South Africa (home) – Three Tests in October

Bangladesh (home) – Two Tests in November

New Zealand (away) – Two Tests in February, 2020

Kane Williamson

Rank: 2

Points: 913

Upcoming Test series

Sri Lanka (away) – Two Tests in August

Australia (Away) – Three Tests in December

India (home) – Two Tests in February, 2020

Steve Smith

Rank: 3

Points: 903

Upcoming Test series

England (away) – Four Tests remaining in August-September

Pakistan (home) – Two Tests in November

New Zealand (home) – Three Tests in December

Bangladesh (away) – Two Tests in February, 2020

Joe Root

Rank: 6

Points: 841

Upcoming Test series

Australia (home) – Four Tests remaining in August-September

South Africa (away) – Five Tests in December-January

Sri Lanka (away) – Two Tests in March, 2020

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Jofra Archer and Jack Leach get England call up for second Ashes Test, Moeen Ali dropped

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Archer looks set to make his Test debut in the second Ashes Test.

Jofra Archer and Jack Leach have been included in England’s 12-man squad for the second Ashes Test at Lord’s next week but Moeen Ali has been dropped.

Paceman Archer is in line to make a much-anticipated Test debut as a replacement in the XI for England’s record wicket-taker James Anderson, ruled out at the Home of Cricket because of a calf injury that restricted him to four overs in the Specsavers series opener.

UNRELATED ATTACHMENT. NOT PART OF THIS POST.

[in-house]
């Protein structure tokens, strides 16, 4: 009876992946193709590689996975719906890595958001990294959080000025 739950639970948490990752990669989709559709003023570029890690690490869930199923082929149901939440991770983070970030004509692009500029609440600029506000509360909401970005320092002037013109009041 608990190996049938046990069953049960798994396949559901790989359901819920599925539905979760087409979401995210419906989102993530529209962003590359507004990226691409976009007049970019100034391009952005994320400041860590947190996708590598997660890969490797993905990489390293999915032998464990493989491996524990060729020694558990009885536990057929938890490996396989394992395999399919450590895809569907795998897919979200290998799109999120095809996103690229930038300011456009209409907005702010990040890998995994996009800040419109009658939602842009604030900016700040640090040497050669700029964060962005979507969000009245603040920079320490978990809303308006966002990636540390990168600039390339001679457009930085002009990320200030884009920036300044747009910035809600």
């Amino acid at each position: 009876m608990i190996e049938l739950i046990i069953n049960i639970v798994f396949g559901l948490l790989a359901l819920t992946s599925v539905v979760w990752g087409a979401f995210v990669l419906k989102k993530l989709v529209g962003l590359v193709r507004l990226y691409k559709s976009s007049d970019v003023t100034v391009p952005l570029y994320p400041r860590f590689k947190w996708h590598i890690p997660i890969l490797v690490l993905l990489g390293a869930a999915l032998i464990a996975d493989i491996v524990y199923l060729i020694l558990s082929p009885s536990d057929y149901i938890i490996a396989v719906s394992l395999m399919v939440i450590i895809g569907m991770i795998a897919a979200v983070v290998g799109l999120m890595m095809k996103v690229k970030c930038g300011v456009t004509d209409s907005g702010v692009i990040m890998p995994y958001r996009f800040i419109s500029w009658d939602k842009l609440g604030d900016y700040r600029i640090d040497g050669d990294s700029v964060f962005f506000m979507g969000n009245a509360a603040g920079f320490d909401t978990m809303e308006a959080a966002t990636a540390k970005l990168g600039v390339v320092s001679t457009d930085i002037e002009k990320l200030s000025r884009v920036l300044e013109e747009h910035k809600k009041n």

Leach, man of the match in his most recent Test outing against Ireland a fortnight ago, has come in for fellow spinner Moeen, who has been omitted after a poor showing in the 251-run defeat to Australia last week.

Moeen offered neither control nor a consistent threat in Australia’s second innings, with unflattering figures of two for 130 from 29 overs containing two ‘moon ball’ beamers.

His ineffectiveness came under scrutiny after fellow off-spinner Nathan Lyon took six for 49 which helped to lift Australia into a 1-0 lead in the five-Test series.

The all-rounder also contributed just four runs with the bat and his recent run of low scores has seen his average dip below 30, prompting England to turn to Leach, whose improbable 92 as a nightwatchman ushered Joe Root’s side to victory against Ireland.

Furthermore, Leach’s slow left-armers are viewed as a potential antidote to Australia talisman Steve Smith, who averages 34.9 against orthodox left-arm finger spin, comfortably his lowest among the various modes of bowling.

Smith became only the fifth Australian to register hundreds in either innings of an Ashes contest at Edgbaston though England are likely to have more of a varied bowling attack at HQ.

Archer, England’s leading wicket-taker during their triumphant World Cup campaign, is set to provide the pace threat, with the Bajan-born speedster capable of regularly bowling in excess of 90mph.